Having taken friends and family here, it never fails to charm with the antiques and artwork in the palace but also the selection of gardens in various styles. The classical gardens face onto the Thames which on a sunny day makes this feel like the British Versailles. At least as interesting though are the gardens on east and north sides of the palace with modern additions and beautiful flower beds. The apartments from both Henry VIII and William III are true recommendations. Beautifully decorated staircases and halls remind you of a time long gone but kept alive here.
Hampton Court is fun for young and old, English and from elsewhere. It truly feels like a holiday every time I go.
great day out and the gardens are great, its like stepping back in time, there are lots of offers on the net to get 2 for 1 entry etc.
You have to see Henry v111 great hall, its remarkable how big this room is and how well its decorated.
They have tours which take you around explaining the history tehy even have some costume guided tours.
The royal chapel is very nice to look at too.
Also you will have fun in the maze, make sure you go to the toilet first as you could be in there a while :)
You can even see the medevil kitchens and get a cookery lesson, which was fun.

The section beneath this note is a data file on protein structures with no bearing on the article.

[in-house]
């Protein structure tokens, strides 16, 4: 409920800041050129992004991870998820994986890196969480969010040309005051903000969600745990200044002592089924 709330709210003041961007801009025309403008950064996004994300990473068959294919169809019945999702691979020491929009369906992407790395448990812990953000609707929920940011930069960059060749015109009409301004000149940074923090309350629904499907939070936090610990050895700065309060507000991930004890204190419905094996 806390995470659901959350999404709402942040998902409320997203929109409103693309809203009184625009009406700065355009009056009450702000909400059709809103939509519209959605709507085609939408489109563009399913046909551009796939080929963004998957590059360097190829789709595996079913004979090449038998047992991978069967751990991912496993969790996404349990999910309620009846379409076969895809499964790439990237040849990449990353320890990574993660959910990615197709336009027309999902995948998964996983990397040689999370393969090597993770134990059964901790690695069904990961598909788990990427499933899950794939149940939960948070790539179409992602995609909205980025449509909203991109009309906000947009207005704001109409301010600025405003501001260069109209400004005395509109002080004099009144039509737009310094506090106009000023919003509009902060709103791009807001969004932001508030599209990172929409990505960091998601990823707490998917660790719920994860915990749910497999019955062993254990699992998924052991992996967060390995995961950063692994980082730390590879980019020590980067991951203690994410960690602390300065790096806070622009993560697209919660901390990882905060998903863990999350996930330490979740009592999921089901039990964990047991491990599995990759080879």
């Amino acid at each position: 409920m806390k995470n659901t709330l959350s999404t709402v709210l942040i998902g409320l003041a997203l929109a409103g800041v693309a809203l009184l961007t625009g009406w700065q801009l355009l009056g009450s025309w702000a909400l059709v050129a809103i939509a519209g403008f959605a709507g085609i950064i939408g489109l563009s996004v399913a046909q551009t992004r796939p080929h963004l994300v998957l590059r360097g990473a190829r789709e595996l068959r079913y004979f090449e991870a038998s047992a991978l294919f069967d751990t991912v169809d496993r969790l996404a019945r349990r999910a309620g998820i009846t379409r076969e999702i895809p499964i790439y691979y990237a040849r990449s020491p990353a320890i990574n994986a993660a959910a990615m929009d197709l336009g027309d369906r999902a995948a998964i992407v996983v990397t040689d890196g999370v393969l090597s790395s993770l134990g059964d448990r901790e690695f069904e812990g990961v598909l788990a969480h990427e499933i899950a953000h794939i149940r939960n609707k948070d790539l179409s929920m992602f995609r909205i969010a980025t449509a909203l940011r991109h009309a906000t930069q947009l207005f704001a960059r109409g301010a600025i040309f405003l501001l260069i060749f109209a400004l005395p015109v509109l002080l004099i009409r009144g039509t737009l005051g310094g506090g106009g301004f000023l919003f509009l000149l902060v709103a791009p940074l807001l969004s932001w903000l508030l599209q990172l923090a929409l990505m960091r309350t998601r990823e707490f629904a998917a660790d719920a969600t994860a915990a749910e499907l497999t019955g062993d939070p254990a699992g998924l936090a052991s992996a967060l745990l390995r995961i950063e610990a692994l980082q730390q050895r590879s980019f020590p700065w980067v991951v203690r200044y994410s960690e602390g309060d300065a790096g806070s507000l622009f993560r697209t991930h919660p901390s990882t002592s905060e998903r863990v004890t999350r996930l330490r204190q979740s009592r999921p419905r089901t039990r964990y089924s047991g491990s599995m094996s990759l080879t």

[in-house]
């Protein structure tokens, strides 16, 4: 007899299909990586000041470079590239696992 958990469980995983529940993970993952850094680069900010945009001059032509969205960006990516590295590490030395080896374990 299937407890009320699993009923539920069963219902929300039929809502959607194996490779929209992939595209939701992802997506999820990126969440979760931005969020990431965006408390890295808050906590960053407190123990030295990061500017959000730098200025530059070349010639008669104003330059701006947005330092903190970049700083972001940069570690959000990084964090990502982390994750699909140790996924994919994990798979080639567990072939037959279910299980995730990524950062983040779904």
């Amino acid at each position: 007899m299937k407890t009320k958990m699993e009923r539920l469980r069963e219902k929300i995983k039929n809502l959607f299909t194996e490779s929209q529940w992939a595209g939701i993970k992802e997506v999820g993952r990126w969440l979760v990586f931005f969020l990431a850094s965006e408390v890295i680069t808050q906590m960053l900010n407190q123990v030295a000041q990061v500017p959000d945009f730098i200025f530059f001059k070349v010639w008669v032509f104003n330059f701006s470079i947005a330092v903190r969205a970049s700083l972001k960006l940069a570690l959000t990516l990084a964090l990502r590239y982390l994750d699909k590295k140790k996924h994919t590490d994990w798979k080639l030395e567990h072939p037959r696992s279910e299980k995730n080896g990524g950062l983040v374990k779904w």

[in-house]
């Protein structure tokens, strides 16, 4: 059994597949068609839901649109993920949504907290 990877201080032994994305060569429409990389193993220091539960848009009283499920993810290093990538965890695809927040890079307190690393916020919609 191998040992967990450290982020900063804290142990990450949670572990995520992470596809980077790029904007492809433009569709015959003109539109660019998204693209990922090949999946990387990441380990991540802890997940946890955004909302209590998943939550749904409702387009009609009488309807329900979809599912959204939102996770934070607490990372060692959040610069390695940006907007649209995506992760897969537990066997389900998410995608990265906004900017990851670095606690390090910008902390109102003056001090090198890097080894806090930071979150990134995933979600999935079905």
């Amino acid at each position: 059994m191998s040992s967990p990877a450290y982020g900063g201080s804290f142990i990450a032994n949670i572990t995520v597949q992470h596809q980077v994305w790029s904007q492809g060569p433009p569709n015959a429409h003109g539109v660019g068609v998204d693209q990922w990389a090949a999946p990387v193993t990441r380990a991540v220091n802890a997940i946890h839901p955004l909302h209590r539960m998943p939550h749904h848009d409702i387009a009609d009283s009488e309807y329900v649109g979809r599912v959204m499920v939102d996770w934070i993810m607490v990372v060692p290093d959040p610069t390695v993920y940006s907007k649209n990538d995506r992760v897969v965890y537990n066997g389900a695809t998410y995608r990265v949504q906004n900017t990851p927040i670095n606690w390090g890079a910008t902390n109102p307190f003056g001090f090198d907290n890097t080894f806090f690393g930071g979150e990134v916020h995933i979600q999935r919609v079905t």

Have visited Hampton Court a few times in the past couple of years, and is one of a number of royal palaces in London you can visit. The buildings and structures were very grand. I didn't not take a guided tour, but instead walked around with the free map. One thing to remember is that you can't take pictures inside the palace. They have good cafes and many places to eat for all budget ranges
The gardens were amazing matching the splendour of the buildings the flowers and trees are so colourful and well kept. Of course no trip it possible without trying the famous maze, first time was ok second time had to use the dummy way out.
This is a fantastic place to visit, there is a maze (cue racing your friends to the middle!), plenty of space for picnics, and great grounds to explore. I think you can also pay to go inside the palace but we stuck to the grounds as it was a gorgeous day.
Games such as frizbee are not allowed, we got into trouble for this after enjoying a nice picnic. I don't think there are signs about this, we were just told off after the event.
The maze is fun but didn't take up too much time, it would probably be more suited to a younger audience.
Better than Windsor in my opinion.
The home of Henry VIII, Hampton Court is a few hundred yards over the bridge and then to the right after exiting the railway station.
Entrance is pricey at close to £20 per adult - families can save a few quid on a joint ticket.
The palace itself is very well kept and is larger than the map they give you indicates. The courtyards are spectacular and the kings & queens rooms are jawdropping.
If its your kind of thing, you could easily spend half the day wandering around the gardens - they are beautifully kept. Don't miss the Maze, although not as big as I was led to believe, it is free entry when you purchase a ticket to the palace. Otherwise its £3.50 per adult.
All in all I feel you could spend a longer day out here than at Windsor Castle. If you're thinking of one or the other - in my opinion choose here.